JAEAH LEE: Yeah, there’s certainly a lack of consistency as to, first of all, what exactly the role of a school resource officer should be, let alone who they should report to and what the exact protocol is. Often those terms are defined in memorandums of understanding between the school district and the local police department, or just within the school district if they have their own internal police departments. What I have often seen, from talking to advocates and looking at several case examples, is that the officers often seem to be reporting back to their department rather than to the school district. I do—I do often hear that school districts are in close cooperation with officers, but again, the chain of command sometimes isn’t always clear, and as well as the role that they should be playing inside of the school hallways and classrooms is not always clear, either.

AMY GOODMAN: I wanted to go to former Army medic Carlos Martin. This is quite amazing. He spoke to NBC about his own interaction with this officer, Ben Fields, back in 2005. This is 10 years ago.

CARLOS MARTIN: I live maybe like four or five miles away from base. I get out my car. I walk to my door. Everything’s normal. As I’m putting the keys in the door, I hear a car peel off. Naturally, my reaction was going to be I was going to turn around to see what was going on in the situation. As I turn around, Officer Ben Fields gets out of the car—I didn’t know his name at the time. He gets out of the car, and the officer is running towards me: "Hey, you! Hey, you! Come here! Come here!" I’m like, "Who? Me?" He was like, "Yeah, you. I’m out here for a noise violation." And I was like, "OK. Well, it couldn’t have been me. I just got home." ...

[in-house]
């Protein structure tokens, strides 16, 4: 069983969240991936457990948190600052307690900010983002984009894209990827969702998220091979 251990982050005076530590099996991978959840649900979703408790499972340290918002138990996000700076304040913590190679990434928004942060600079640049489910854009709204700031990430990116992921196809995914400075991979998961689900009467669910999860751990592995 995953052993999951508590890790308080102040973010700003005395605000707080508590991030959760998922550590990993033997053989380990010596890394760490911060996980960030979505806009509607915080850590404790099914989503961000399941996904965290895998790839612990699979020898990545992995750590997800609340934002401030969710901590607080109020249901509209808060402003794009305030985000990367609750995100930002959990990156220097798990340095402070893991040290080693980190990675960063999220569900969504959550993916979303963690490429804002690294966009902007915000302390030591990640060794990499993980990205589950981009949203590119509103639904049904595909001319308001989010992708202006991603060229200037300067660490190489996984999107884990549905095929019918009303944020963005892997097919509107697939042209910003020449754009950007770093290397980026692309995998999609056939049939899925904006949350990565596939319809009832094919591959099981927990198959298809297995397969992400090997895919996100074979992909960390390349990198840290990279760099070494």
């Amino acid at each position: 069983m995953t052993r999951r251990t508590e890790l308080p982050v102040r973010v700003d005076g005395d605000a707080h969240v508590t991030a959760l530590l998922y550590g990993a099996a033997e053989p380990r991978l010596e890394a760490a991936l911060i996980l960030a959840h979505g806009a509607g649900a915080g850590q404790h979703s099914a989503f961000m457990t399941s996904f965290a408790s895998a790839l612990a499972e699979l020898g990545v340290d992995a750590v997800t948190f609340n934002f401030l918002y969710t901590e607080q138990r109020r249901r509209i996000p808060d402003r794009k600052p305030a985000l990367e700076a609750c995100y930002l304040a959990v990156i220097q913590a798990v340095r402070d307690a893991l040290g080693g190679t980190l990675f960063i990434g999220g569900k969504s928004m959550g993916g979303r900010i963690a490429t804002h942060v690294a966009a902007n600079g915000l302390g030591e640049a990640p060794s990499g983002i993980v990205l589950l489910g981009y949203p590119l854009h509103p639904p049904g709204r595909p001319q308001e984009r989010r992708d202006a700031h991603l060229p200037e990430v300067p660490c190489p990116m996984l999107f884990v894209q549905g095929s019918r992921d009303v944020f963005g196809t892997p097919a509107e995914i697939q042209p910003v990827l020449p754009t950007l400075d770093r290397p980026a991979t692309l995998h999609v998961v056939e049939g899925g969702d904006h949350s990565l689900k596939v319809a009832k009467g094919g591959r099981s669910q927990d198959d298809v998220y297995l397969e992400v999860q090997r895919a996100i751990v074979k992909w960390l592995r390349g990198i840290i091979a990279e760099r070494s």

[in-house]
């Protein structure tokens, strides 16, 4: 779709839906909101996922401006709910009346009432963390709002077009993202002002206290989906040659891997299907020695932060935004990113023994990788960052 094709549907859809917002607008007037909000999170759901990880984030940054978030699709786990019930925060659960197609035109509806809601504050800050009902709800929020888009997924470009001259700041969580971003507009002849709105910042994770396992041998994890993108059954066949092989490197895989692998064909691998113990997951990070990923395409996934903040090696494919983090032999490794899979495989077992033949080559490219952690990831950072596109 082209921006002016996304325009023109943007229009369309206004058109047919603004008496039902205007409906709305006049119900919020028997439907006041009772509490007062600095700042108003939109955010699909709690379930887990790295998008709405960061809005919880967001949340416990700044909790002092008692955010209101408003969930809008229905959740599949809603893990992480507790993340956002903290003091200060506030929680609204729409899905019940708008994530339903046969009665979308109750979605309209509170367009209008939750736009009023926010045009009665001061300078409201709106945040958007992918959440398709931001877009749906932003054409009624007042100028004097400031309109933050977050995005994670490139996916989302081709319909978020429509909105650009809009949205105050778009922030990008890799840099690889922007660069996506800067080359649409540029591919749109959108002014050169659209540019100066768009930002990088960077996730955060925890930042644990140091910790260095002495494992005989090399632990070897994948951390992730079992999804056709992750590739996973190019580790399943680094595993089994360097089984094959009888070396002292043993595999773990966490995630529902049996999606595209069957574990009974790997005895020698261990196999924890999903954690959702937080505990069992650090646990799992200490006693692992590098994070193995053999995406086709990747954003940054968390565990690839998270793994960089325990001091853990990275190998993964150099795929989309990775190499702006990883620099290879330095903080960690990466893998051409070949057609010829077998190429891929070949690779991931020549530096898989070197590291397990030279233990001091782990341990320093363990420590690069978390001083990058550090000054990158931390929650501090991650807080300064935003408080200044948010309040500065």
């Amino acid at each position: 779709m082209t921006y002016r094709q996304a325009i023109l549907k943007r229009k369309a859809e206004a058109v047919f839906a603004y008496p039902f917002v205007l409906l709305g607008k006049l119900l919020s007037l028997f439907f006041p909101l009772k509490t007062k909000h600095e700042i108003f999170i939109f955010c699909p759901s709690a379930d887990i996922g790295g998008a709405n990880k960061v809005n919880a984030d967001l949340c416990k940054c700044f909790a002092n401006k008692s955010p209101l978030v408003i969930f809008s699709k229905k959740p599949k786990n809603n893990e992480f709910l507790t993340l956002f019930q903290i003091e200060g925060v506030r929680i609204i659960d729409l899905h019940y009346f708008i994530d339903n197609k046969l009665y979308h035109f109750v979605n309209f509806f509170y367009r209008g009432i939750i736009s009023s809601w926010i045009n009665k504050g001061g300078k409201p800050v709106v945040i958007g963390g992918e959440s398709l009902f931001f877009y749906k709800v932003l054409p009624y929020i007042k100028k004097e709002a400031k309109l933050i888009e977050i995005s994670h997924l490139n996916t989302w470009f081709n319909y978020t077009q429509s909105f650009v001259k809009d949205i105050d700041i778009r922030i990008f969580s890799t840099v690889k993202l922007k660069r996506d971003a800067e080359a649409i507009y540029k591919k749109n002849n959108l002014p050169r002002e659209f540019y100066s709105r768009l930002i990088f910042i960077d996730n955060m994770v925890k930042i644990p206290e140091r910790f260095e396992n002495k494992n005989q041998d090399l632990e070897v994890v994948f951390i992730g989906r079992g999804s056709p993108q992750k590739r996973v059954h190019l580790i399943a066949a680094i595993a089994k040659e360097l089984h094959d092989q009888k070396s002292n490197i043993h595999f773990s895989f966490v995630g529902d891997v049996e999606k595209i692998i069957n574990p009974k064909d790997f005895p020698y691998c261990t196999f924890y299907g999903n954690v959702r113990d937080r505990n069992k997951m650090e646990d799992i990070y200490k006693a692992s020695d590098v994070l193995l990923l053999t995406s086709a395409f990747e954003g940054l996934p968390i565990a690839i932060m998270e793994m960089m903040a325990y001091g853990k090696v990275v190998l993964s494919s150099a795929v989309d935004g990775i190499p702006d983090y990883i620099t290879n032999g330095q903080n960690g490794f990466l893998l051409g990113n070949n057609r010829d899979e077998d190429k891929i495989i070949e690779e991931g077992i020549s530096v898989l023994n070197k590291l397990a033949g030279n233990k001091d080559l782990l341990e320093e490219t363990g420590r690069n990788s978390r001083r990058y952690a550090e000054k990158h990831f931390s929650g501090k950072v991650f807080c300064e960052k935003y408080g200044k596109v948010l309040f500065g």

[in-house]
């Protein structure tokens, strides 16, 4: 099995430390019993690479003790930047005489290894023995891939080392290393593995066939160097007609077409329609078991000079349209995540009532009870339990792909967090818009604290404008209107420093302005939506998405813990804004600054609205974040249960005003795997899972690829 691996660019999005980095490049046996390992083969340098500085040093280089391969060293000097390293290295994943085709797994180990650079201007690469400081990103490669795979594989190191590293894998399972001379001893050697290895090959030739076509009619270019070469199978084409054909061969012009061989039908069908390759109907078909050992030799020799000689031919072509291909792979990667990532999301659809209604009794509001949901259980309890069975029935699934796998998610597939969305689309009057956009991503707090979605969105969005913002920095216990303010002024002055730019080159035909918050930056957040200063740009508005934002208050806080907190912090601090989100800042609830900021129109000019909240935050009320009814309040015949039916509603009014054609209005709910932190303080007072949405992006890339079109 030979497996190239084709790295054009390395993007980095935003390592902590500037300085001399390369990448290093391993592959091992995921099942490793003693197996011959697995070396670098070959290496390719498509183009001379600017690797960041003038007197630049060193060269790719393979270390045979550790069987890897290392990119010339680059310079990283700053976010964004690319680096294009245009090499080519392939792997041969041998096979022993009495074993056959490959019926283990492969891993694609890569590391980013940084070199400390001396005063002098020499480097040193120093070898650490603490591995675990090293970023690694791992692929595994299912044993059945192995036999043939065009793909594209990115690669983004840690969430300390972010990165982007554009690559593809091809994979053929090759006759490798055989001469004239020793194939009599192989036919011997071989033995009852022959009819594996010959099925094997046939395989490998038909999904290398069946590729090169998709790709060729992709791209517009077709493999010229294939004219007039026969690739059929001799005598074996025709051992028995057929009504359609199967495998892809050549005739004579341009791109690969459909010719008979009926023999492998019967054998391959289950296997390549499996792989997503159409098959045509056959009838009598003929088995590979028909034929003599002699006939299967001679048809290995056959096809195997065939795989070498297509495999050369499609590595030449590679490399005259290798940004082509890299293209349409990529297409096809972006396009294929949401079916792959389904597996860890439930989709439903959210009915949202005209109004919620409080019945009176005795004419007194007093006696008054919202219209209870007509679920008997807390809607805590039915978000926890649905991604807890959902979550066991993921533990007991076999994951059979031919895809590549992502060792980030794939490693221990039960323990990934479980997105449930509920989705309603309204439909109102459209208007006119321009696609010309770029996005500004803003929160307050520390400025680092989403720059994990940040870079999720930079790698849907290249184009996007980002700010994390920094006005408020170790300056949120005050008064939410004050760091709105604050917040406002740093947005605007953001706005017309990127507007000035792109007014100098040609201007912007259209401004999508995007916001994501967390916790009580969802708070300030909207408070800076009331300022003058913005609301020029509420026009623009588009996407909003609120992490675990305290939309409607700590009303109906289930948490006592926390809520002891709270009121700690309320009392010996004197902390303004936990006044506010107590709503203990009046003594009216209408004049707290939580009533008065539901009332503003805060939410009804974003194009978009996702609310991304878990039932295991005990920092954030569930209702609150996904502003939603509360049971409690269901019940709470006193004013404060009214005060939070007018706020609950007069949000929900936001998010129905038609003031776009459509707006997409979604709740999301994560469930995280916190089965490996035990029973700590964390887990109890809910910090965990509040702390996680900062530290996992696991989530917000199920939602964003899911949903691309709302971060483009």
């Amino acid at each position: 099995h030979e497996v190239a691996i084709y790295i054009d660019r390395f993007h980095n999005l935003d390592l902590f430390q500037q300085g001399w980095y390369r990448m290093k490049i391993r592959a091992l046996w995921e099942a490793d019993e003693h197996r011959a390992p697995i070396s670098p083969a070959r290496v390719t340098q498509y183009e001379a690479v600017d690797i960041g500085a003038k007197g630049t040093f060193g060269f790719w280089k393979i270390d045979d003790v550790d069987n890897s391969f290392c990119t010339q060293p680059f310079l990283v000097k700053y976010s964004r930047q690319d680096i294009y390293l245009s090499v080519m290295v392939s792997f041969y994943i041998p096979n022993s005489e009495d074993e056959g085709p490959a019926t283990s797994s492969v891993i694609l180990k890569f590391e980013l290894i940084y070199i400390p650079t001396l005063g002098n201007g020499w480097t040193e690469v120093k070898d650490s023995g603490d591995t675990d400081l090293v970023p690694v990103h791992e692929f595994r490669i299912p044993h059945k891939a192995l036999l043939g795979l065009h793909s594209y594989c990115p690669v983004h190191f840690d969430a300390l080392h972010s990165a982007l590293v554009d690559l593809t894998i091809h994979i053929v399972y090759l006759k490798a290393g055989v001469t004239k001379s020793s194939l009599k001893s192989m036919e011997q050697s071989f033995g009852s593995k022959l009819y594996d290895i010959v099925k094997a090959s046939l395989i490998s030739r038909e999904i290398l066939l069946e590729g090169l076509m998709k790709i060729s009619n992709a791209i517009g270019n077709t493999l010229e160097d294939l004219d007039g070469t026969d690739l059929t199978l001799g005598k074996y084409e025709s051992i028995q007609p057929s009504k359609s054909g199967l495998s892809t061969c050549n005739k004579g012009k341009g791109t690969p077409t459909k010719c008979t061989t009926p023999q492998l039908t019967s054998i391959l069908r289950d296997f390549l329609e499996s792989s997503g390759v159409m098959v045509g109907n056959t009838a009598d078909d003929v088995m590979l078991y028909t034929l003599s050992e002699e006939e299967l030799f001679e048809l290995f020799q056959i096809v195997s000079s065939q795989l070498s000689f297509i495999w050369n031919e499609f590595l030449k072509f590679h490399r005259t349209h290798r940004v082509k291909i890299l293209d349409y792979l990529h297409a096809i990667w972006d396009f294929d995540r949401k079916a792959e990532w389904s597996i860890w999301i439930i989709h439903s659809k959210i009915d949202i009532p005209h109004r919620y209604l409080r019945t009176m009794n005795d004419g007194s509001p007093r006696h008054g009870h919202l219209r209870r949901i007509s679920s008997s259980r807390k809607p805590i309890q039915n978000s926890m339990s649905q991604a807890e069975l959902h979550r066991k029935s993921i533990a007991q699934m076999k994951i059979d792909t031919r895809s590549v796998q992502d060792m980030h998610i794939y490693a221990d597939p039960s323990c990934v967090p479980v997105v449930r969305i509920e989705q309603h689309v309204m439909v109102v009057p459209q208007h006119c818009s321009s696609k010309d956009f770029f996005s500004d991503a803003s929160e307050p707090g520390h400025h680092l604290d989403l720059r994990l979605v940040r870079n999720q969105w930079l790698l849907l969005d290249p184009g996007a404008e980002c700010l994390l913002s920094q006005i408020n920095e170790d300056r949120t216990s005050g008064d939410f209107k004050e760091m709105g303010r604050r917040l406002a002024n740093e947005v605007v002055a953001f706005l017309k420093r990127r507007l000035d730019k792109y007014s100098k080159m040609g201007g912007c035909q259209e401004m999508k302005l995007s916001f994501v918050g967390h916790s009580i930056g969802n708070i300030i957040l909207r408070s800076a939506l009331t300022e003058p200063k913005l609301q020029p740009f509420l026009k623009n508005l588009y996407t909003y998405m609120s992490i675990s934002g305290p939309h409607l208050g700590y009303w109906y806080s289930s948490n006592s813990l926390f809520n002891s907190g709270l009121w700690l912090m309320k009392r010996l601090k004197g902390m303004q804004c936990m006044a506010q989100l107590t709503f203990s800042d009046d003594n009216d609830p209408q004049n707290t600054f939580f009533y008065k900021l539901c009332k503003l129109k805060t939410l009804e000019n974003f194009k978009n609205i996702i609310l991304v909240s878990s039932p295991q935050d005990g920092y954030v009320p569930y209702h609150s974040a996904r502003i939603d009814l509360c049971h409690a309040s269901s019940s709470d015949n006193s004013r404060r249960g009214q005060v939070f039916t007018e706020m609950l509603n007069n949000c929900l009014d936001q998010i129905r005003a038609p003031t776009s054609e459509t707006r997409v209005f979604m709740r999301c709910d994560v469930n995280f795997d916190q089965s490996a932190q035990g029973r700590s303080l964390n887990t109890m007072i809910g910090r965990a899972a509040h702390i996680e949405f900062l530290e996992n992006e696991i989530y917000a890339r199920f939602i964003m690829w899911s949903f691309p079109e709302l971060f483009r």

He asked me for my license and registration. I handed him my license and registration. The problem was, was when I was in Germany, I lost my picture ID. I was an Alaska resident, so Alaska sends you a paper license when you don’t have your picture license. So I gave him my paper license, my German license and my registration. I even pointed out to the fact that on my tags, I still had German tags on my car, because I was just moving to Fort Jackson, South Carolina, where I was stationed. He got a little upset. I guess he didn’t understand the paperwork that I gave him. He was like, "Well, what the hell is this?" I was like, "Dude, if you just calm down, you could see that I have German tags on my car." And he interrupted me in the middle of the conversation, and he was like, "You will not address me as 'dude.' I’m a Richland County officer of the law." I was like, "Well, you addressed me by 'Hey, you.'" He was like, "Well, that’s because I don’t know your name." And I was like, "Well, sir, I don’t know your name, either." And the next thing you know, wham!, he slams me to the ground and starts beating on me, hitting on me, punching me. ...

He takes out his can of mace. He uses the whole can of mace on me. And he became more violent because I didn’t react like the normal civilian. Well, I’m not a normal civilian. In this whole situation, I was in my military uniform. ...

I don’t even blame him. I blame the people who allowed him to do it, because it’s not the first time he did it. He has continuously did it. So it’s just not Officer Fields being wrong, it’s Sheriff Lott, it’s his whole department, who allowed their wild dog to be off the leash, because they knew he was a wild dog from the beginning.